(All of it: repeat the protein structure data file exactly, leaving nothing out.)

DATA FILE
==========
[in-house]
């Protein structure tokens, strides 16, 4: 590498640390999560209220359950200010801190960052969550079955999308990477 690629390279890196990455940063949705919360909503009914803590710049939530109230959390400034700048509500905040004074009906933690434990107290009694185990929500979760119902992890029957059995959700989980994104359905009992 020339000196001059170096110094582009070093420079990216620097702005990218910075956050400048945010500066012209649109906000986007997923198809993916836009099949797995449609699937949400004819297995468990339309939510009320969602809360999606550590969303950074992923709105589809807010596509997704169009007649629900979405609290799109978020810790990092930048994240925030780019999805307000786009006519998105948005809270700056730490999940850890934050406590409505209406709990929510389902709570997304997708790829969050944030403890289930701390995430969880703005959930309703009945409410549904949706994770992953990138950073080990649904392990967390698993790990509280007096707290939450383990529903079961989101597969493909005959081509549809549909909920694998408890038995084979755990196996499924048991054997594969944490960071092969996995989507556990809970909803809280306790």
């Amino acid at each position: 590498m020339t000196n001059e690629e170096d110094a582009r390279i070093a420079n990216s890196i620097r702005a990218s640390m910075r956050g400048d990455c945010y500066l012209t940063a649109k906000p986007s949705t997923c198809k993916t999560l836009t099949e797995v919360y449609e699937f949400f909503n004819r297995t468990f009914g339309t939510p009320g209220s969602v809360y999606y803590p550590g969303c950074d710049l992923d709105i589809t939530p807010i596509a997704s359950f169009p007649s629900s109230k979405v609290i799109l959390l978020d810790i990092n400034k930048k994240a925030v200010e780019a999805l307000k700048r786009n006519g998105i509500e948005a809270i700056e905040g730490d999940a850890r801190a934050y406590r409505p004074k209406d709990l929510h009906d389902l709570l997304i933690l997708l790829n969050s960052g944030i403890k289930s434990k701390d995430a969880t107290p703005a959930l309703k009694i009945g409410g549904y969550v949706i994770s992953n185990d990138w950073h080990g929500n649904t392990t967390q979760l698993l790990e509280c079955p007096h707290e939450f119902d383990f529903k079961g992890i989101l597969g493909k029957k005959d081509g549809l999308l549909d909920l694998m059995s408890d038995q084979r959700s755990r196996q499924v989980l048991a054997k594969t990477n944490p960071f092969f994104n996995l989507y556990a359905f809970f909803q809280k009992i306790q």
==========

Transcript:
[in-house]
């Protein structure tokens, strides 16, 4: 590498640390999560209220359950200010801190960052969550079955999308990477 690629390279890196990455940063949705919360909503009914803590710049939530109230959390400034700048509500905040004074009906933690434990107290009694185990929500979760119902992890029957059995959700989980994104359905009992 020339000196001059170096110094582009070093420079990216620097702005990218910075956050400048945010500066012209649109906000986007997923198809993916836009099949797995449609699937949400004819297995468990339309939510009320969602809360999606550590969303950074992923709105589809807010596509997704169009007649629900979405609290799109978020810790990092930048994240925030780019999805307000786009006519998105948005809270700056730490999940850890934050406590409505209406709990929510389902709570997304997708790829969050944030403890289930701390995430969880703005959930309703009945409410549904949706994770992953990138950073080990649904392990967390698993790990509280007096707290939450383990529903079961989101597969493909005959081509549809549909909920694998408890038995084979755990196996499924048991054997594969944490960071092969996995989507556990809970909803809280306790």
């Amino acid at each position: 590498m020339t000196n001059e690629e170096d110094a582009r390279i070093a420079n990216s890196i620097r702005a990218s640390m910075r956050g400048d990455c945010y500066l012209t940063a649109k906000p986007s949705t997923c198809k993916t999560l836009t099949e797995v919360y449609e699937f949400f909503n004819r297995t468990f009914g339309t939510p009320g209220s969602v809360y999606y803590p550590g969303c950074d710049l992923d709105i589809t939530p807010i596509a997704s359950f169009p007649s629900s109230k979405v609290i799109l959390l978020d810790i990092n400034k930048k994240a925030v200010e780019a999805l307000k700048r786009n006519g998105i509500e948005a809270i700056e905040g730490d999940a850890r801190a934050y406590r409505p004074k209406d709990l929510h009906d389902l709570l997304i933690l997708l790829n969050s960052g944030i403890k289930s434990k701390d995430a969880t107290p703005a959930l309703k009694i009945g409410g549904y969550v949706i994770s992953n185990d990138w950073h080990g929500n649904t392990t967390q979760l698993l790990e509280c079955p007096h707290e939450f119902d383990f529903k079961g992890i989101l597969g493909k029957k005959d081509g549809l999308l549909d909920l694998m059995s408890d038995q084979r959700s755990r196996q499924v989980l048991a054997k594969t990477n944490p960071f092969f994104n996995l989507y556990a359905f809970f909803q809280k009992i306790q």